Cookies may cause myelomaaaaa???

What I read earlier today took precedence over everything else. I mean…HUGE SHOCKER! Or so it seemed, at first…

A blog reader sent me the link to a VERY interesting article written by myeloma specialist Dr. Brian Durie titled: “Can Cookies Cause Myeloma?” (published ON my birthday, too!!! Argh!!!). I urge everyone to read it. It provides heaps of food for thought: http://goo.gl/Nfznb

But…cookies? Surely…NOT COOKIES!!!

I was absolutely stunned. I mean, okay, I’ve known for years about acrylamide, a well-known carcinogen that gets released whenever we fry, roast, bake or even grill starchy foods at high temperatures…In fact, I began researching and writing about this noxious chemical in 2008 (for more info and links, have a look at my March 20 and March 30 2008 posts…). 

I’ve also known that there are a few things we can do to inhibit the formation of acrylamide…For example, we can add chopped-up rosemary to our fried, baked (etc.) starchy foods. I even add rosemary to my pizza dough. Anyway, if you would like more info on rosemary and acrylamide, here’s the direct link to my March 20 2008 post: http://margaret.healthblogs.org/2008/03/20/what-me-worried-hah/ 

And Dr. Durie provides us with a helpful link to a “how to limit acrylamide” article: http://goo.gl/vZGs3

However, this is the FIRST TIME I’d read about a possible DIRECT link between the acrylamide released by cookies (etc.) and myeloma. So, after devouring Dr. Durie’s article, I went to the source–the Netherlands study itself: http://goo.gl/YpEY1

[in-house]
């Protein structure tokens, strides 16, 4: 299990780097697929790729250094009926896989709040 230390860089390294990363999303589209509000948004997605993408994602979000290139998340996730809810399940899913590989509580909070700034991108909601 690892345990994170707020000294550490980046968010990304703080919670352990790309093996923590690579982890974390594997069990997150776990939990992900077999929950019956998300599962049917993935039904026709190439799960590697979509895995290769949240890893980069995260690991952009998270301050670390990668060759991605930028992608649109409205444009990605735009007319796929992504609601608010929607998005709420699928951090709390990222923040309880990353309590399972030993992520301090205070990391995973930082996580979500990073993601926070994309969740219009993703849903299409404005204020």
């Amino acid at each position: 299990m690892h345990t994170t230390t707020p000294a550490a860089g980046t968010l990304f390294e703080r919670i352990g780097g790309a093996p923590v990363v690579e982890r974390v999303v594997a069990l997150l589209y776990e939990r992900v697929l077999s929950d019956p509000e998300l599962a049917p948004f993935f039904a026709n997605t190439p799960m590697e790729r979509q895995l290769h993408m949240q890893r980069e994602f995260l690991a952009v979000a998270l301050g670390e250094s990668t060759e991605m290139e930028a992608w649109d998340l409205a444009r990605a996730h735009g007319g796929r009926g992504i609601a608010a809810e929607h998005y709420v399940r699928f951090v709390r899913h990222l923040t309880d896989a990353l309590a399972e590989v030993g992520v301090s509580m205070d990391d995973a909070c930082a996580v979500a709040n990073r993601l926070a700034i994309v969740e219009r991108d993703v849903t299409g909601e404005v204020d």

Well, phew, the news isn’t THAT bad, is it? Or rather, let me rephrase that: the news seems to be fine for women, much less so for men. The authors in fact found that acrylamide may increase the risk of multiple myeloma and follicular lymphoma in men. No association found for women. (I need a cookie to recover from the shock, now… 😉 )

Here is a possibly important quote from the Dutch study: Acrylamide intake was estimated from a food frequency questionnaire combined with acrylamide data for Dutch foods. Okay. Dutch foods. Not Italian. Can I sigh with relief? Probably not… 

And in fact Dr. Durie asks: Can what we eat or drink cause cancer? Excellent question. I think the answer is a resounding YES. And those of us who already have cancer should avoid eating foods that we know are chock-full of noxious chemicals. Oh, and beverages, too…sodas, etc. Without going crazy, of course. I mean, stress is bad for myeloma, too! Eh. 

I’d like to end today’s post by thanking Dr. Durie (whom I met a few years ago here in Florence at a MM patient/doctor conference) and saying that I’m really REALLY REALLY happy that our myeloma specialists are beginning to pay attention to the importance of DIET…A huge step forward in the right direction. 

Just my opinion, as usual…

5 Comments

  1. Acrylamide is also found in coffee and a host of other foods. And just because an association was suggested in men does not preclude an association in women: it could be that they did not carry out as systematic an analysis in women or that the group was too small.

  2. Interesting about acrylamide but hardly surprising. The fuel we put in the tank is bound to have an effect on the biological mechanics of our bodies. Most natural healing protocols e.g. Mayo clinic etc recommend cancelling many things from our food intake, including protein from any source. Does anyone else with MM follow a vegan diet or is it just me ?
    Faye

  3. Hi Faye, trying to follow a vegan diet. Just moved in with my boyfriend who always has cheeses in the fridge so struggling to keep on track now.
    Bought a good cookery book…cooking without by Barbara cousins. I try to have a green smoothie everyday. Clare, london

  4. Faye

    I follow a plant based diet with some fish and occasional range free chicken. also eat almost all organic at home . Eating out is tuff.

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